In contrast, Mobile Fidelity uses a custom-built tape player and mixing deck that is purportedly one of the best in the industry. Their mastering process involves editorially adjusting the sound so that it subjectively sounds optimal, without worrying about what the original LP or CD release sounded like. With the MoFi CD/SACD hybrids, you can better gauge the actual difference between CD and SACD by simply switching off between the CD and SACD layers.
    This way will pretty much always sound better than the Classic way. Tube based processing adds a "voice" to everything, and will never sound as clean and neutral as non tube based processing.
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  10. #10
    Music Junkie E-Stat's Avatar
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    Quote Originally Posted by Sir Terrence the Terrible
    Tube based processing adds a "voice" to everything, and will never sound as clean and neutral as non tube based processing.
    Try listening to some gear by companies like Audio Research, VTL, Nagra, and BAT among others. Some have a slight personality as do most solid state designs. They just manifest themselves differently.

    rw

  11. #11
    Forum Regular Woochifer's Avatar
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    Quote Originally Posted by Sir Terrence the Terrible
    Well, not exactly. The two channel SACD mixdown would still be of DSD or DXD stream, and is not subject to both mixdown and downconversion as well. In most cases these days the SACD two channel is 5.1 mixdown using algorythms in the SADIE or DXD processor. So the two channel streams are completely different in most cases.
    Not sure though if DSOTM created a brand new two-channel mixdown for that CD/SACD hybrid release. I'm very familiar with the channel placement on that album (given the hundreds of hours I spent listening to that album in my younger daze!), and the two-channel SACD track doesn't seem to deviate from what I'm familiar with. The Concord Jazz releases also sound very much like the original two-channel mixes -- I can't imagine that a brand new two-channel mixdown would want to replicate the heavy-handed signal processing used, for example, on Tania Maria's Come With Me album. That stereo mix doesn't sound bad, but the much cleaner sounding 5.1 mix reveals how heavily processed it is.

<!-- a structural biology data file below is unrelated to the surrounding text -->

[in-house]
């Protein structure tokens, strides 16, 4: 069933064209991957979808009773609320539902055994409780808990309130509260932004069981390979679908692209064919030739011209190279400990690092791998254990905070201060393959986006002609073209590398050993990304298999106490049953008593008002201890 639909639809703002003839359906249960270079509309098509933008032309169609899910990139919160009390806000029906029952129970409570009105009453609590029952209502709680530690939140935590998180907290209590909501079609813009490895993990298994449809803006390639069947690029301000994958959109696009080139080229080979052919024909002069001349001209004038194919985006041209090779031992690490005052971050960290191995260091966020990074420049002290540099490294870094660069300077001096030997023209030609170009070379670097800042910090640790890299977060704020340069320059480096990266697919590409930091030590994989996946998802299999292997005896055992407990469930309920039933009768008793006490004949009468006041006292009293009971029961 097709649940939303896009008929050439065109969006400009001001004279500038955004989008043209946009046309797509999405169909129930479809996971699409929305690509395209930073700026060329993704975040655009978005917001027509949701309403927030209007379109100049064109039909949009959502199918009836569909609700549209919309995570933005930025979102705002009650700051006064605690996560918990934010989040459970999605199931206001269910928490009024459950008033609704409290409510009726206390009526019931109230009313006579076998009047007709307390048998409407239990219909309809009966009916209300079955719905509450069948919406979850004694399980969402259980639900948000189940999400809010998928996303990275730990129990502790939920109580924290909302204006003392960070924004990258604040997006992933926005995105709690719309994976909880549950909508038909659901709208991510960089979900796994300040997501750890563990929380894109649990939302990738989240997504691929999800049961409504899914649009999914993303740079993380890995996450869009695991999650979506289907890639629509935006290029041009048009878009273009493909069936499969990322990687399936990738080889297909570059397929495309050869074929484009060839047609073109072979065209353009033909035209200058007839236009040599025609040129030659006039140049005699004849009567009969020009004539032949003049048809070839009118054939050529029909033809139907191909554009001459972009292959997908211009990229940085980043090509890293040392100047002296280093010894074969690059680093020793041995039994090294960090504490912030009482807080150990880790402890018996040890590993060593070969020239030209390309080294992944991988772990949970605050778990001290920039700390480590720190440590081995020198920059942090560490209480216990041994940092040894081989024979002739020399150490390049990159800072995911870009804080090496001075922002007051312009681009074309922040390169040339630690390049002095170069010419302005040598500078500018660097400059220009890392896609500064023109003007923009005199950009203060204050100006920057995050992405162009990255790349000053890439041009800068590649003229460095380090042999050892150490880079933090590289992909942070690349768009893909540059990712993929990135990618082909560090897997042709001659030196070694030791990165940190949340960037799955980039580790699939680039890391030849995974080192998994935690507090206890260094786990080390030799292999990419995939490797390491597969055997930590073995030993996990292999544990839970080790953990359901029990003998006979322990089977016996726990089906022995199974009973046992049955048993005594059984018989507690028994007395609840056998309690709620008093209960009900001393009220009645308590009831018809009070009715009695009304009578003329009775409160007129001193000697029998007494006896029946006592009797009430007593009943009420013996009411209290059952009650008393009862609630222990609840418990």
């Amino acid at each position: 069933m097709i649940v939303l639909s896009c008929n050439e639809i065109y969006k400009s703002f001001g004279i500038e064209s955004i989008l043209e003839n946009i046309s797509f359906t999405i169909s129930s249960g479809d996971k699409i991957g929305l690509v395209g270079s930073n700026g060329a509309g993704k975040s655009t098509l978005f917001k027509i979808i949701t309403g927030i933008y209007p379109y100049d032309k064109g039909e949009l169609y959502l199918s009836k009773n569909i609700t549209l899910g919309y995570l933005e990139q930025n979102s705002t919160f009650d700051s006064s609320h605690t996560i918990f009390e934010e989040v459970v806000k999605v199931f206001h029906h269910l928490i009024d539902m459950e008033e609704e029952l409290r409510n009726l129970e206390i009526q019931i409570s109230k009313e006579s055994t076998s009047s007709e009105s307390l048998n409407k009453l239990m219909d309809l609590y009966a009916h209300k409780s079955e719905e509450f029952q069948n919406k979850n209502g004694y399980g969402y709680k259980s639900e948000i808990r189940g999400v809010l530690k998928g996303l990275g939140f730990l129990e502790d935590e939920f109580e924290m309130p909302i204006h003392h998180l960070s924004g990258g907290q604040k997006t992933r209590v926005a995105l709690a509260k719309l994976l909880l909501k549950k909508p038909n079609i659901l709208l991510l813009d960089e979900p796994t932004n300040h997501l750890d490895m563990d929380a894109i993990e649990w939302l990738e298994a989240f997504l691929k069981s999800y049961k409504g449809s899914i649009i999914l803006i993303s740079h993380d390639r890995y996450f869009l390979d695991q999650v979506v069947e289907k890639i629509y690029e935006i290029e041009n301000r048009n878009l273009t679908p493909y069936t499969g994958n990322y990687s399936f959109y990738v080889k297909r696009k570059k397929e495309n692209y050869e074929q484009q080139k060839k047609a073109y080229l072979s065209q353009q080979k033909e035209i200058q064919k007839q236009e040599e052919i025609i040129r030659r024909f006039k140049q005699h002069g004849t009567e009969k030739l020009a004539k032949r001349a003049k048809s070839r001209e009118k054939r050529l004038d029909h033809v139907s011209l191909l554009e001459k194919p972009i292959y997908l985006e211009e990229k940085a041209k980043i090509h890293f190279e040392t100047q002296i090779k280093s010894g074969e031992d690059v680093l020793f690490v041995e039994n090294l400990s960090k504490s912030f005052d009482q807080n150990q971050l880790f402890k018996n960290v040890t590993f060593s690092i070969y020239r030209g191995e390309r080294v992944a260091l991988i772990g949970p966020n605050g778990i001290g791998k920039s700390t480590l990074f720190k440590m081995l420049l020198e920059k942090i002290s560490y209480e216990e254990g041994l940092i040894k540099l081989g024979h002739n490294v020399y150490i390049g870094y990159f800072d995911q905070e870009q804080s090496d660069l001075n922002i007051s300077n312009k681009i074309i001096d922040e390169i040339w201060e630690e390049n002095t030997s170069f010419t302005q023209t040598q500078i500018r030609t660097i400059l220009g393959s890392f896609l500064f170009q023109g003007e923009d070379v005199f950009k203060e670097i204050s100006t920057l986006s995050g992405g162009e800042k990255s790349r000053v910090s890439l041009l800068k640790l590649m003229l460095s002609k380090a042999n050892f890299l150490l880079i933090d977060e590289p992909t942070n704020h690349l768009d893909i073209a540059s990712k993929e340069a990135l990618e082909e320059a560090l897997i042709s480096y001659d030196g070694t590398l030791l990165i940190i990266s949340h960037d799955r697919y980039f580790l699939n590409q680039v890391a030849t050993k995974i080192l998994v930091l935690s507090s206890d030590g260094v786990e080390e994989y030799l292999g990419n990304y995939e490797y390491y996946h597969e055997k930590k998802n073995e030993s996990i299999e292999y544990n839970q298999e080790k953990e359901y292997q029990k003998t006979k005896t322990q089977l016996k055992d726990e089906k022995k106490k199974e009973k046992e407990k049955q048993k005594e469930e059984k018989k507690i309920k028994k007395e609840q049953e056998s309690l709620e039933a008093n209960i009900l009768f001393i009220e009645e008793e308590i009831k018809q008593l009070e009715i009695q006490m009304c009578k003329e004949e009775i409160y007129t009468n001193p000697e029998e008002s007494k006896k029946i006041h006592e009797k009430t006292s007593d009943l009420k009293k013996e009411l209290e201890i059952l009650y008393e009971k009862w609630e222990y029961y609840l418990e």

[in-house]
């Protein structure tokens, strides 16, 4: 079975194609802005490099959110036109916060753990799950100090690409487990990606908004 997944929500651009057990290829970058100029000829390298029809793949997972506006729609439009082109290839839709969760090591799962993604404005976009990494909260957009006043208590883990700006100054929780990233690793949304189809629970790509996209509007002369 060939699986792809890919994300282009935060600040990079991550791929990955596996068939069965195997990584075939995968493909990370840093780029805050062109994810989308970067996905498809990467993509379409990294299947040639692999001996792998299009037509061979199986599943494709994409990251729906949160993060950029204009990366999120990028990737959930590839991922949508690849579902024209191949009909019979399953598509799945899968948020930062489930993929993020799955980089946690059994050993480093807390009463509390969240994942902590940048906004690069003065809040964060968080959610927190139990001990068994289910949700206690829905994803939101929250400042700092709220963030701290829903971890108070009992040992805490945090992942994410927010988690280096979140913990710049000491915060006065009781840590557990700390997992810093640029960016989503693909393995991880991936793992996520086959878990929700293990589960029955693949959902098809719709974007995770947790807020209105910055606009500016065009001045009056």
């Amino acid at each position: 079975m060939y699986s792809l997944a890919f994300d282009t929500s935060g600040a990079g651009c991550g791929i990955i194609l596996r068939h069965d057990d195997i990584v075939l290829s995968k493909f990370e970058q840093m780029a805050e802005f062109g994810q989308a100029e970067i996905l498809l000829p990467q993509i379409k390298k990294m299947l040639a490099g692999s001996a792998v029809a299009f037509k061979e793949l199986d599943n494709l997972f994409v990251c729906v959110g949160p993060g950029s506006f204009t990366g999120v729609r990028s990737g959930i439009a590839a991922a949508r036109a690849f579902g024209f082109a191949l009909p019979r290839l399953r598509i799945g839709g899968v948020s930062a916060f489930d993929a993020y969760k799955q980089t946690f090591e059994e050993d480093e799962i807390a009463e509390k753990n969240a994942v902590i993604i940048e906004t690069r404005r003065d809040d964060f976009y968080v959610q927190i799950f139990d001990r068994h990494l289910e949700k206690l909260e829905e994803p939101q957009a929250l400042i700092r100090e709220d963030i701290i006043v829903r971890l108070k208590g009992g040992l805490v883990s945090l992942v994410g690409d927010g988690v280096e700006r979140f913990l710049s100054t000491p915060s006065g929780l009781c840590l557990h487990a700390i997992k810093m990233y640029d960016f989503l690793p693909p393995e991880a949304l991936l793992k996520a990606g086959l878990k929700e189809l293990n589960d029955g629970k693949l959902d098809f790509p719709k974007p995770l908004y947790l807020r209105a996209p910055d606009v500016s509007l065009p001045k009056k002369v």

Quote Originally Posted by Sir Terrence the Terrible
    These days they do not have to go back to the multitrack master to create a 5.1 channel mix. These days you can take a high quality two channel master, and with plug ins to your DAW you can pull the out of phase information and pull it back to the surrounds for each channel so each surround only contains the difference signal from each left/right channel. Using filters you can create a LFE channel by just filtering out low bass information and using it to create a LFE channel. You can slice away any in phase information from the left/ right mains and create a discrete center channel. Its pretty effective if you use a digital recording, and only process digitally. Trying to do this with a analog master is much to dicey to get reliable(and often listenable) results.
    Again, in the case of DSOTM, I know that James Guthrie went to the original multitrack tapes. That album has too many discrete sound effects channeled into the surrounds to simply have come from a phase information extraction. I know that Alan Parsons produced a quad mix years ago that uses the surrounds more for ambient cues. A bootleg of that mix has circulated, and some people prefer the Parsons mix over the more recent Guthrie mix. I also read that all of Eliot Scheiner's 5.1 mixes also go all the way back to the multitrack masters.

    Quote Originally Posted by Sir Terrence the Terrible
    This seems like a waste of a 24/96khz pipeline to me. Tube based anything would erase any audio advantage that 24/96khz could bring to the mastering process.